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Coordinates: 53°38′42″N 1°46′47″W / 53.6450°N 1.7798°W / 53.6450; -1.7798
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Market town
The railway station and statue of Harold Wilson, the university's Queensgate campus, Kirklees Stadium, St Peter’s church, Folly Hall Mills and the town hall
Huddersfield is located in West Yorkshire
Location within West Yorkshire
Population141,692 (2021 Census)[1]
OS grid referenceSE 145 165
Metropolitan borough
Metropolitan county
Sovereign stateUnited Kingdom
Areas of the town
Post townHuddersfield
Postcode districtHD1-5, HD7-8
Dialling code01484
PoliceWest Yorkshire
FireWest Yorkshire
UK Parliament
List of places
53°38′42″N 1°46′47″W / 53.6450°N 1.7798°W / 53.6450; -1.7798

Huddersfield is a market town in the Metropolitan Borough of Kirklees in West Yorkshire, England. It is the administrative centre and largest settlement in the Kirklees district. The town is in the foothills of the Pennines. The River Holme's confluence into the similar-sized Colne is to the south of the town centre which then flows into the Calder in the north eastern outskirts of the town.

The rivers around the town provided soft water required for textile treatment in large weaving sheds; this made it a prominent mill town with an economic boom in the early part of the Victorian era Industrial Revolution. The town centre has much neoclassical Victorian architecture. An example is its railway station, which is a Grade I listed building described by John Betjeman as "the most splendid station façade in England".[2] It won the Europa Nostra award for architecture.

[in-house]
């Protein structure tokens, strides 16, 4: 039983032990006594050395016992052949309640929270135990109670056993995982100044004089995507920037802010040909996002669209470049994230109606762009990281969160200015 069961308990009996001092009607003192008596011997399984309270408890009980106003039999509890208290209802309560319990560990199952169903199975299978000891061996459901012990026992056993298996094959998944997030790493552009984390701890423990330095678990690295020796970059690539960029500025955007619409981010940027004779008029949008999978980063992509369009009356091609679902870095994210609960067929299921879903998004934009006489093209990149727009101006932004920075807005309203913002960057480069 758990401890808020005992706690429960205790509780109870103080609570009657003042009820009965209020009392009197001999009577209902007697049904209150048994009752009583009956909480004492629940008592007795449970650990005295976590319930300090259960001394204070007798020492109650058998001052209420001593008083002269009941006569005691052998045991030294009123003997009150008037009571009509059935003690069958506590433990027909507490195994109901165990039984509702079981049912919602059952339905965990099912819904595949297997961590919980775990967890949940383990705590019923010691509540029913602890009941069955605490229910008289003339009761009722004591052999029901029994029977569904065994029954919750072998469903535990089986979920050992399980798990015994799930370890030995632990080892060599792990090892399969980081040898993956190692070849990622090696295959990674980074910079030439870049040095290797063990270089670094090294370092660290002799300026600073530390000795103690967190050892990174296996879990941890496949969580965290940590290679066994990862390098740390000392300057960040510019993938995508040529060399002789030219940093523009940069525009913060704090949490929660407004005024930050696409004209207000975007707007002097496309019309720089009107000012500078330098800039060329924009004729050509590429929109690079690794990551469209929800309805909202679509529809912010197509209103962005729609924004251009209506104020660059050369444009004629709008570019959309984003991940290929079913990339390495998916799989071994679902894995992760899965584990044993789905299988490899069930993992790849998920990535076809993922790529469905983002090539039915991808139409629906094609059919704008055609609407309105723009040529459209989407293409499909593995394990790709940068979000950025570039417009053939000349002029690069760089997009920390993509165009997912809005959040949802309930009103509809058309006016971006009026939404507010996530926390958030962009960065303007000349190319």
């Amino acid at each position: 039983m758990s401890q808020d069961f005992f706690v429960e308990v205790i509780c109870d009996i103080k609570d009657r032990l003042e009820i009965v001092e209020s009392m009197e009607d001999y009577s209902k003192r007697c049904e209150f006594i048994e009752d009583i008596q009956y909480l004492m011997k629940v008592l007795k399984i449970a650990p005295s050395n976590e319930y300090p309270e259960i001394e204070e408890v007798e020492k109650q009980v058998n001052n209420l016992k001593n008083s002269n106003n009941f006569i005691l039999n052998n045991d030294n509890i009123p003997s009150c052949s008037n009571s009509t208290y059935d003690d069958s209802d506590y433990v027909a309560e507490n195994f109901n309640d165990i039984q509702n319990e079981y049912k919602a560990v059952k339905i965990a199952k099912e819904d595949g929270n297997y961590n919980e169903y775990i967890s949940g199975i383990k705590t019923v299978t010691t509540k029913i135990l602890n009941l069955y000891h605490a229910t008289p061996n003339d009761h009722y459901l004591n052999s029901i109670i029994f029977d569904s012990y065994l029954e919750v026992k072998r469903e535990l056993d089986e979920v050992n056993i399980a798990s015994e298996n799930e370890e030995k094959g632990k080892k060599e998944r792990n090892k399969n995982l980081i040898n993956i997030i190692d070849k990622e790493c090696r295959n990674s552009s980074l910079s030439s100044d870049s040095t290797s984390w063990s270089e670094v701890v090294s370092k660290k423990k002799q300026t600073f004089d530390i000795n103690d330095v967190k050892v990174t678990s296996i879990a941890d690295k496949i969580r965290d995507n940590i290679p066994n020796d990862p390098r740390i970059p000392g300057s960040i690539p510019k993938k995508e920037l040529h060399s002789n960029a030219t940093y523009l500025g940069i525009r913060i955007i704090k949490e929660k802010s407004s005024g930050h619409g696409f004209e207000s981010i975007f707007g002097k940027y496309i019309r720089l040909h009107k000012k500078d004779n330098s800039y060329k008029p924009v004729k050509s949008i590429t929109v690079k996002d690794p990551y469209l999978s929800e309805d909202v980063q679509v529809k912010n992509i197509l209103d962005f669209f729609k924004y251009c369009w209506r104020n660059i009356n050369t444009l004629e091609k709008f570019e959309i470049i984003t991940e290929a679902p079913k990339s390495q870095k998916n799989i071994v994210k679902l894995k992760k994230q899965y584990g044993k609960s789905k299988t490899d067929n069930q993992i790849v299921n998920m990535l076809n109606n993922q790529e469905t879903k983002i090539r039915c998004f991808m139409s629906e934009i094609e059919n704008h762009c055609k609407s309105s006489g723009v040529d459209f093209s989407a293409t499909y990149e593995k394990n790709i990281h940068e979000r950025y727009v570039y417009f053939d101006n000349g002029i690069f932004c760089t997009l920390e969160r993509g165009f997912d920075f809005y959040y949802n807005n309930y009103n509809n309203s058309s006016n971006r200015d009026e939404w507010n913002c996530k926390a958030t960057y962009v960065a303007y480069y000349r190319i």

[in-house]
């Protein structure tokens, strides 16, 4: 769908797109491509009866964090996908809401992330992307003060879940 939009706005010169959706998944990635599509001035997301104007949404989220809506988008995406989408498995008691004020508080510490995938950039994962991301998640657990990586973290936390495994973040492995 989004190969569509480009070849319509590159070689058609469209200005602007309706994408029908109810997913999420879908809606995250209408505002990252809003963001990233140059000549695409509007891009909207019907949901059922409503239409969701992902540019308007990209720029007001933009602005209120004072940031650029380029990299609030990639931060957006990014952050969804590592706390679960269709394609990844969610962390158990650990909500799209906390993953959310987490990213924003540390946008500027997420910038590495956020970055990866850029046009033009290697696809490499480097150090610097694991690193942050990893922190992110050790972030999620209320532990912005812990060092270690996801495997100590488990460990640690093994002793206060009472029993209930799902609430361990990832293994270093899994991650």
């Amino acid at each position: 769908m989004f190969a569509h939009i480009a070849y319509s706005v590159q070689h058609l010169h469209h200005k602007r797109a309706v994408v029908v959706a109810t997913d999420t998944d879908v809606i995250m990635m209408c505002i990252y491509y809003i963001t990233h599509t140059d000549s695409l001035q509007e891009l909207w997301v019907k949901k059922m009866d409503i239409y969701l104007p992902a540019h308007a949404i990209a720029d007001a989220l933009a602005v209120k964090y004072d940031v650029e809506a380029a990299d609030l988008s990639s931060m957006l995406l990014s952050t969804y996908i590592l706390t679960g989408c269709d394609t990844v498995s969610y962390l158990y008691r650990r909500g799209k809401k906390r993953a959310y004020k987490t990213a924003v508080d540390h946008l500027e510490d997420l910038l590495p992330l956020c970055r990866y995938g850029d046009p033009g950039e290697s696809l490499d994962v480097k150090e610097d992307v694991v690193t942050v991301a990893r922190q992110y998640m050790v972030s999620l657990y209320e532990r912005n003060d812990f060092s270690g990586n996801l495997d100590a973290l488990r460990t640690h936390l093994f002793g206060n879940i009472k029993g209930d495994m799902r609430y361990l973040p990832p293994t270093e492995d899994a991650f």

Huddersfield hosts the University of Huddersfield and three colleges: Greenhead College, Kirklees College and Huddersfield New College. The town is the birthplace of rugby league with the local team, Huddersfield Giants, playing in the Super League. It also has a professional football team called Huddersfield Town, that currently competes in the Championship, as well as two Rugby Union clubs Huddersfield R.U.F.C. and Huddersfield YM RUFC. Notable people from the town include two-time British Prime Minister Harold Wilson (for Labour) and film star James Mason were born in the town.

The town has been classed under Yorkshire, the West Riding of Yorkshire and West Yorkshire for statistics throughout its history. The town's population in 1961 was 130,652 with an increase to 162,949 at the 2011 census; it is in the West Yorkshire Built-up Area.[3][4] The town is 14 miles (23 km) south-west of Leeds, 12 miles (19 km) west of Wakefield, 23 miles (37 km) north-west of Sheffield and 24 miles (39 km) north-east of Manchester.



Iron age and Roman


Local settlement dates back over 4,000 years.[5] Castle Hill, a major landmark, was the site of an Iron Age hill fort. The remains of a Roman fort were unearthed in the mid 18th century at Slack near Outlane, west of the town.[6]



The earliest surviving record of the place name is in the Domesday Book of 1086, Oderesfelt. It appears as Hudresfeld in a Yorkshire charter from 1121 to 1127, and as Huderesfeld in subsidy rolls in 1297. The name meaning has not complicated with the shifts of English, remaining 'Hud(d)er's field'.[7]

The modern name is pronounced without a word-initial /h/ in the local dialect, a trait independently shared by many Norman scribes' dialects of the Domesday Book era (see Old and modern French).[citation needed]